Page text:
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Harnessing Rural Strengths for Schoolwide Transformation

The self-proclaimed City Girl has always preferred to live and work in areas filled with people.  My first teaching job was on a team in an elementary school that had eight sections of first grade, each with 26 or more students. Yes, we were big.  And I liked it that way. 

My first assignment with SWIFT was Local Education Agency (LEA) Facilitator in Oregon.  In this role, I had the opportunity to facilitate the implementation of SWIFT in one of the center’s largest urban districts (Portland) and three rural districts (Pendleton, Redmond, and Sisters).  I was thrilled with my new position, but was haunted by the thought of facilitating SWIFT in three RURAL districts.  This was new territory for me and I wondered what all city dwellers wonder: How do rural schools face the same complex challenges as urban schools and solve them with so few resources? 

What I learned is that “small town charm” isn’t just a cute saying; it is the foundation of rural livelihood.  Small town folks do whatever they have to do to ensure the families in their community, some of whom they have known for generations, have what they need to succeed.  And they are extremely creative in the process. Principals sometime serve as bus drivers.  School buses sometimes double as community mobile hot spots.  Gymnasiums are sometimes the primary community gathering place. 

The most important lesson I learned is that rural schools really aren’t too different from urban schools.  They want facilitators to spend time discovering the unique strengths of their context and then harness those strengths to help them improve their educational practice. The beauty of SWIFT implementation is that it is designed to honor the unique characteristics of every context – large or small.   I encourage you, schools and districts in even the most rural settings, to consider how the SWIFT transformation practices can be modified to honor the values, traditions, and charms of YOUR setting.  Here are some examples to get you started:  

  • Transformation Teaming – It is likely you have a small staff.  Create a leadership team that reflects your staff, even if it only has a few members.  For example, a single-school district might choose to combine district and school leadership to create one cohesive leadership team.  SWIFT has a set of Transformation Teaming tools to help you define your team’s purpose, ensure strong communication structures, and record your efforts. 
  • Visioning – This practice is just as critical in your smaller school setting.  Many rural school districts report the importance of involving the community at large in determining a future vision. Involving community members builds unity and can uncover untapped resources. 
  • Data Snapshots – Data-based decision-making is important in every school, no matter the size.  SWIFT district and school Data Snapshots may need to be modified or combined to fit your smaller setting.  If you have a single-school district and only one leadership team, use the school Data Snapshot and consider how district level resources and personnel can support efforts at the school level.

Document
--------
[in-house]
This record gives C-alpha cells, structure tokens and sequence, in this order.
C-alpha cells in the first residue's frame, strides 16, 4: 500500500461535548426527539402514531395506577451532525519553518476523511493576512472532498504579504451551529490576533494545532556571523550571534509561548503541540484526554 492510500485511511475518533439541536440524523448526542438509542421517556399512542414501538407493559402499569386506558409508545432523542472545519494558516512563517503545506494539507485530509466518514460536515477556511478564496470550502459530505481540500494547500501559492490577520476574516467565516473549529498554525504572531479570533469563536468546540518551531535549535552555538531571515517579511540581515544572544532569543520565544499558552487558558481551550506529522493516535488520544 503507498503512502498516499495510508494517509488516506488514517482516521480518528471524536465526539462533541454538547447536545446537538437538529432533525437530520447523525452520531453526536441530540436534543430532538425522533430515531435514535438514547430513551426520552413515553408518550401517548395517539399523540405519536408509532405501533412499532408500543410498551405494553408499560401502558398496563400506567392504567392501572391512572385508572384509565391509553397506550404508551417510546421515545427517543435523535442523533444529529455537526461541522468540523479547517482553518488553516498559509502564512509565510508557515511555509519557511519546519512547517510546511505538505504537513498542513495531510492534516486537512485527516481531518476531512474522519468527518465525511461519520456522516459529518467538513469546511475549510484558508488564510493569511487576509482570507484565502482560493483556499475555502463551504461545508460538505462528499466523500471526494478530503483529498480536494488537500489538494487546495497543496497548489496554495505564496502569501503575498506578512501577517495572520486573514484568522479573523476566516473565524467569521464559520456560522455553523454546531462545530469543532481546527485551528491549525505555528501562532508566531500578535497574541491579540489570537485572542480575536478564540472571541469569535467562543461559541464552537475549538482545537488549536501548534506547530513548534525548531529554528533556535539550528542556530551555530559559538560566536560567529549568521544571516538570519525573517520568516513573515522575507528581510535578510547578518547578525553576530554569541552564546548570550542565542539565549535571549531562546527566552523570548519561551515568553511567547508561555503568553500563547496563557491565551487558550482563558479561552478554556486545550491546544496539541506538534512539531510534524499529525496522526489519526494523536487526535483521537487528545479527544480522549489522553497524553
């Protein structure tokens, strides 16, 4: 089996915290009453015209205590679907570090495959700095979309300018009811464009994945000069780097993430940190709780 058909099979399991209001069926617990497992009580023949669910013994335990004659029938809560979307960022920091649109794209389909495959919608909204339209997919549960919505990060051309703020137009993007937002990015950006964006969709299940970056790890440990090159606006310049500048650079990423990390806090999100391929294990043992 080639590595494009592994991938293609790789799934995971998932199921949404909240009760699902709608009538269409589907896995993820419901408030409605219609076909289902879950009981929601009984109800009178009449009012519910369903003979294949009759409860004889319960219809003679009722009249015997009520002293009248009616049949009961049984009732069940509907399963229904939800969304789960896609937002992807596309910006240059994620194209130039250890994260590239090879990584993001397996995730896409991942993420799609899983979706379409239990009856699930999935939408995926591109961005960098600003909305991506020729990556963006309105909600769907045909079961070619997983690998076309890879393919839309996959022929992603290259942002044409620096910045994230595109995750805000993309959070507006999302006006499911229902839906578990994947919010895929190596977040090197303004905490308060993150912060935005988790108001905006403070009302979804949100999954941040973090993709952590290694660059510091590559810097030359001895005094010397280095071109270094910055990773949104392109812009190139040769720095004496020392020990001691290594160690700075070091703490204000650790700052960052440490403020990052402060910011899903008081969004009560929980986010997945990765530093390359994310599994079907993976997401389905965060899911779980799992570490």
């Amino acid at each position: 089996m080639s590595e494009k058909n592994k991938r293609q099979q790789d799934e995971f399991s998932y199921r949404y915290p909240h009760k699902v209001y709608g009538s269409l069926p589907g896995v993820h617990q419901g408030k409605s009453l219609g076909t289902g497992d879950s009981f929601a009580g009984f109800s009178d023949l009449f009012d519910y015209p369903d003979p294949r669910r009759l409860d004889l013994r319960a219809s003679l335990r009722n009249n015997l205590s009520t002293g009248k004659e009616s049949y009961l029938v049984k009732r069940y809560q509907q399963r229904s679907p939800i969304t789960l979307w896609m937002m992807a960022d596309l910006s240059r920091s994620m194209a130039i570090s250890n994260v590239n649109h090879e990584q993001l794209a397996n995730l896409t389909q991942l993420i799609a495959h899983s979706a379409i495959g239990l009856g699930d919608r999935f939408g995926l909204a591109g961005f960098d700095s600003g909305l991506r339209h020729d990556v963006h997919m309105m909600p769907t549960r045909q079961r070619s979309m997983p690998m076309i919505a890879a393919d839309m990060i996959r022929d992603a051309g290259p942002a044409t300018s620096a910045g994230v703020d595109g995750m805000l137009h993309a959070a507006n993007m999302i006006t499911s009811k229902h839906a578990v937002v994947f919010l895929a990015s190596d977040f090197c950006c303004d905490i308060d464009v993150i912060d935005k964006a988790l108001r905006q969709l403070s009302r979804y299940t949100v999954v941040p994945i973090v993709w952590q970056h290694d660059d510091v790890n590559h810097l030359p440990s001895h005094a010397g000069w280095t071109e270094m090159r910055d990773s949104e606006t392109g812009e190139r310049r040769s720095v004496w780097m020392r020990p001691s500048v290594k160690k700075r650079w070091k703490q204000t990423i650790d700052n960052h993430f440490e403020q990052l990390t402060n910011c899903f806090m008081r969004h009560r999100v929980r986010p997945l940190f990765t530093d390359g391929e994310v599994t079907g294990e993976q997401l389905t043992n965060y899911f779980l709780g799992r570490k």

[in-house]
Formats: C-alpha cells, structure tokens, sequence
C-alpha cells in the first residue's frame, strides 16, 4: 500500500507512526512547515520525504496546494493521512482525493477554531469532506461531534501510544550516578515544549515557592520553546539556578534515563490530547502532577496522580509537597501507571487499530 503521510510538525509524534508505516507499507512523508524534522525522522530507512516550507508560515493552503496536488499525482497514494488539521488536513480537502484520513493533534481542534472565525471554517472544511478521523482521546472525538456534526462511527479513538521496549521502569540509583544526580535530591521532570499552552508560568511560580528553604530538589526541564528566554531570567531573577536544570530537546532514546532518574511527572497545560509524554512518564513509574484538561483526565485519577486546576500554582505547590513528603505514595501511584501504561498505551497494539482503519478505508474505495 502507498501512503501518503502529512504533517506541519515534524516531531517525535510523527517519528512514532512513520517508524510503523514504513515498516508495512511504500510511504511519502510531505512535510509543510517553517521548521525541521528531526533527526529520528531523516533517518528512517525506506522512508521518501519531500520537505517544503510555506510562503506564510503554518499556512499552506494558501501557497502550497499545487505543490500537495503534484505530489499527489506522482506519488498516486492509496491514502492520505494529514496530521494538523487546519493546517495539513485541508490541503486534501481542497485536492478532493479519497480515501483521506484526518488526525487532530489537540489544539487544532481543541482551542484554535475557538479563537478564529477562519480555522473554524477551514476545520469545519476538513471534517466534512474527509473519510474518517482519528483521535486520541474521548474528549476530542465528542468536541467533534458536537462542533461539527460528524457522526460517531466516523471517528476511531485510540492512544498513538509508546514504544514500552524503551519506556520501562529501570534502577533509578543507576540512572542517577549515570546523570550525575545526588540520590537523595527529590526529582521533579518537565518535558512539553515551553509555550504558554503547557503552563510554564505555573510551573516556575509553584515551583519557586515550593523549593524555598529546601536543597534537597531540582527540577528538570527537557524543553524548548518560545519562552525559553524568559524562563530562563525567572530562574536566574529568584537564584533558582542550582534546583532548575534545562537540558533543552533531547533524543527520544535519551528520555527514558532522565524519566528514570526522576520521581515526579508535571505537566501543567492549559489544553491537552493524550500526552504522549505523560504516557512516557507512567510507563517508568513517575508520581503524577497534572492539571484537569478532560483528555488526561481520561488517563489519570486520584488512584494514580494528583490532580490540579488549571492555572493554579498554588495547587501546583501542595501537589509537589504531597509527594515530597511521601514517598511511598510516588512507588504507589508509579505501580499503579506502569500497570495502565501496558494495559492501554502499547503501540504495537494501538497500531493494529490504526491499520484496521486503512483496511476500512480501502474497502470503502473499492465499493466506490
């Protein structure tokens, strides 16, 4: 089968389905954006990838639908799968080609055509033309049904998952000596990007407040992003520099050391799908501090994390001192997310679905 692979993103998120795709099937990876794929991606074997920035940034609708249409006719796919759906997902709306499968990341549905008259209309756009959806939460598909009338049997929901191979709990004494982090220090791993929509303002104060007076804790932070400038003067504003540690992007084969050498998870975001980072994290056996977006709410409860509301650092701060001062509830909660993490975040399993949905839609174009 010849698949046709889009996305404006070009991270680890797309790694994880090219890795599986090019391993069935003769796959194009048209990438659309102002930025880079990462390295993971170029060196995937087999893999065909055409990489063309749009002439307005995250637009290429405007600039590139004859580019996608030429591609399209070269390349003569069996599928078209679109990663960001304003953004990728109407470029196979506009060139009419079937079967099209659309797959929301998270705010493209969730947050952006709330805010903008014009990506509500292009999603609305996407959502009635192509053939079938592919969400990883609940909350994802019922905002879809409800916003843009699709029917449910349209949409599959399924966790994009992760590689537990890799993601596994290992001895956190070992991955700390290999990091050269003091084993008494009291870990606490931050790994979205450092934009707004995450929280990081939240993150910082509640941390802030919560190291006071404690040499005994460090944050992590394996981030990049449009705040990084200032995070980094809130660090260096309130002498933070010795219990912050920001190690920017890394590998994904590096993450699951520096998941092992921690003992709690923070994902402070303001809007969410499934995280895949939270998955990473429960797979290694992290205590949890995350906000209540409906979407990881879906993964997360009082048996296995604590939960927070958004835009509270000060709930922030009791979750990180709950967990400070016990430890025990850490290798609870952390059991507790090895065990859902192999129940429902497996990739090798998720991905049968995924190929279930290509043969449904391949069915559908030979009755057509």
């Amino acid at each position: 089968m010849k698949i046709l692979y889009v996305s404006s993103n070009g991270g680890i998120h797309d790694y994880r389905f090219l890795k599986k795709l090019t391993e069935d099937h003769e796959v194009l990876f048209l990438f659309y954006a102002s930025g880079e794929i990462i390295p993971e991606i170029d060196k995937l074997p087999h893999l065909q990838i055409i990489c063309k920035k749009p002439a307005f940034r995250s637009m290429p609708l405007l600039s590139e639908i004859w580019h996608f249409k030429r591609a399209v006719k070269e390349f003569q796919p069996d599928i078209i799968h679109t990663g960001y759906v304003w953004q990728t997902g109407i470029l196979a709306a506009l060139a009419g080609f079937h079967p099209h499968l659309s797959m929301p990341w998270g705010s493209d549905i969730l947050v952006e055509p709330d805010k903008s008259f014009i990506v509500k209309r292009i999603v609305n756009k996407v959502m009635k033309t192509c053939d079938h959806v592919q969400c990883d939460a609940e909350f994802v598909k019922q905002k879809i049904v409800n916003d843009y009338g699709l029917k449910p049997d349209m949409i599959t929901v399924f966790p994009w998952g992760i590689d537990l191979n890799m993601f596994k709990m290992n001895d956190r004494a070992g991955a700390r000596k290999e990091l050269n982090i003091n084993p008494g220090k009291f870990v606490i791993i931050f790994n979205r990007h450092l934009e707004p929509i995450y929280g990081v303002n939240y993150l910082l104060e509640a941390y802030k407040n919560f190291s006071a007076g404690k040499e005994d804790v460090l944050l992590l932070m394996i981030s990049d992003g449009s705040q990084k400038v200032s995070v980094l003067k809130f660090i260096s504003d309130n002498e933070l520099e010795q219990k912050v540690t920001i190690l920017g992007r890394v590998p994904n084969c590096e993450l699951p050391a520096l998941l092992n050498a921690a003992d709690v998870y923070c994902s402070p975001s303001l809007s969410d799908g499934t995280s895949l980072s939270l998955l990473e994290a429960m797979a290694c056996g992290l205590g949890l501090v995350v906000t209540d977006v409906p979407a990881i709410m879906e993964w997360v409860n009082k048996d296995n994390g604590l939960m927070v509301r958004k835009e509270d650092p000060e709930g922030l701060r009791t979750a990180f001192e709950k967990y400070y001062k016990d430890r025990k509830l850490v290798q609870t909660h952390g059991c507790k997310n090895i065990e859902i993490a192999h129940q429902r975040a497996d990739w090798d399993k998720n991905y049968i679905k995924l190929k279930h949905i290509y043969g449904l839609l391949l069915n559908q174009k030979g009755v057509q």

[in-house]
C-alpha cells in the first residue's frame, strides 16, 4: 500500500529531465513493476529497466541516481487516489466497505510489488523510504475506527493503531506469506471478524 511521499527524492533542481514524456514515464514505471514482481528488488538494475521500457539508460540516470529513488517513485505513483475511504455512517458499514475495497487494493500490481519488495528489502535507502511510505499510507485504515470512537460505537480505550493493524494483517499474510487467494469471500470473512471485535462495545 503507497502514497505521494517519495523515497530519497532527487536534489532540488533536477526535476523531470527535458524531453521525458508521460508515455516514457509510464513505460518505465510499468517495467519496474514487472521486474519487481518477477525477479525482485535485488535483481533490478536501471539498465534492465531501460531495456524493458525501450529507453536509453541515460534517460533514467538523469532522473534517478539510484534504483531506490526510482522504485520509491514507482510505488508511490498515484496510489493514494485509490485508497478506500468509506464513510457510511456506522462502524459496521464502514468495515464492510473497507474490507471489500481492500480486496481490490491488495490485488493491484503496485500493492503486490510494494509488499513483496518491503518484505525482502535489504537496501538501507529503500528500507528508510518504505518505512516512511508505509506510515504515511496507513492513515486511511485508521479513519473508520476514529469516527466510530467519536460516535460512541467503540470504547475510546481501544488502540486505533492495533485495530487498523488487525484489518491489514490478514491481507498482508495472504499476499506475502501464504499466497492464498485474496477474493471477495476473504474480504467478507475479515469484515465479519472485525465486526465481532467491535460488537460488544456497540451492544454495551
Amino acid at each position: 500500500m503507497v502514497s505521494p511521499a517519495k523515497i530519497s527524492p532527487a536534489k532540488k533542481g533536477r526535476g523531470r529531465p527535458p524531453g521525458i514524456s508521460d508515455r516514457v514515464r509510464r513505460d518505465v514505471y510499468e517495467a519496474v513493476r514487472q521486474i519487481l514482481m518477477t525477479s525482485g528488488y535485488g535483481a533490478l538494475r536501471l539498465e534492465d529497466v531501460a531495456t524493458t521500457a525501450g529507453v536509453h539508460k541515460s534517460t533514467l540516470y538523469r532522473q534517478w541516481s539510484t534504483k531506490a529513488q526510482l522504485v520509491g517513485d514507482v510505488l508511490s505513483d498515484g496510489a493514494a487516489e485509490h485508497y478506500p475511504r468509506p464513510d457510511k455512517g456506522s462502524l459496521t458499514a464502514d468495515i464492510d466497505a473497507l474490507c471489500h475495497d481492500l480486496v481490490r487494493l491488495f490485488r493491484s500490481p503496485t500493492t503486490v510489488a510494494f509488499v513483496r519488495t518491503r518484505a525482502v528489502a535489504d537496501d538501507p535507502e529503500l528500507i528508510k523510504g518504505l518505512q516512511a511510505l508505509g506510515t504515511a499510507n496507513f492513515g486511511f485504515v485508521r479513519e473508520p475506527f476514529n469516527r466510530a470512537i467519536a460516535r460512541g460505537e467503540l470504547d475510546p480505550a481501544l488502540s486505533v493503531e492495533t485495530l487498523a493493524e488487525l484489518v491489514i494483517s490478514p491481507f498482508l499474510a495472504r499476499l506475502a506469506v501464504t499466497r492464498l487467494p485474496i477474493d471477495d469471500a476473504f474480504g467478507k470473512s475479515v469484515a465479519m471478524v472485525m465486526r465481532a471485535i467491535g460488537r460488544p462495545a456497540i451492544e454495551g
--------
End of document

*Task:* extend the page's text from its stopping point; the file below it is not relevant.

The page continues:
• Priority & Practice Planning – We recommend schools and districts focus their attention on two or three priority areas.  However, just one priority area at a time might be appropriate for your rural setting.  The goal is to commit to realistic priorities and set reasonable action steps to ensure progress. 
  • Resource Mapping and Matching – Resources are often thin in rural settings.  However, rural communities have a unique way of pulling together and getting creative to ensure their kids have what they need.  SWIFT Resource Inventory Form will help you think about all of the current facility and personnel resources you have and how they can be reallocated to match your future vision.  Think outside the box.  Are there community members who can help fill a need?  Can older students support younger students? 
  • Coaching & Facilitation – Small staffs can make forming an ongoing coaching plan especially challenging.  Ask yourself, are there other rural districts in your area that would be interested in partnering to allow your teachers to discuss their practice or create a professional book club?  If meeting in person is not possible, perhaps staff members can connect virtually, over the phone, or via social media.  

-Jessica Meisenheimer

Jessica Meisenheimer, Ph.D. has worn many hats in her years as an educator … teaching first grade students to graduate students … working in urban to suburban settings … instructing as a general and special educator. Jessica’s current work as a Research Project Coordinator for the Schoolwide Integrated Framework for Transformation (SWIFT) Center applies her knowledge and experience for the benefit of diverse students across the U.S. She is passionate about finding ways to better serve all students by implementing inclusive school reform, examining educational policy, and utilizing multi-tiered systems of support.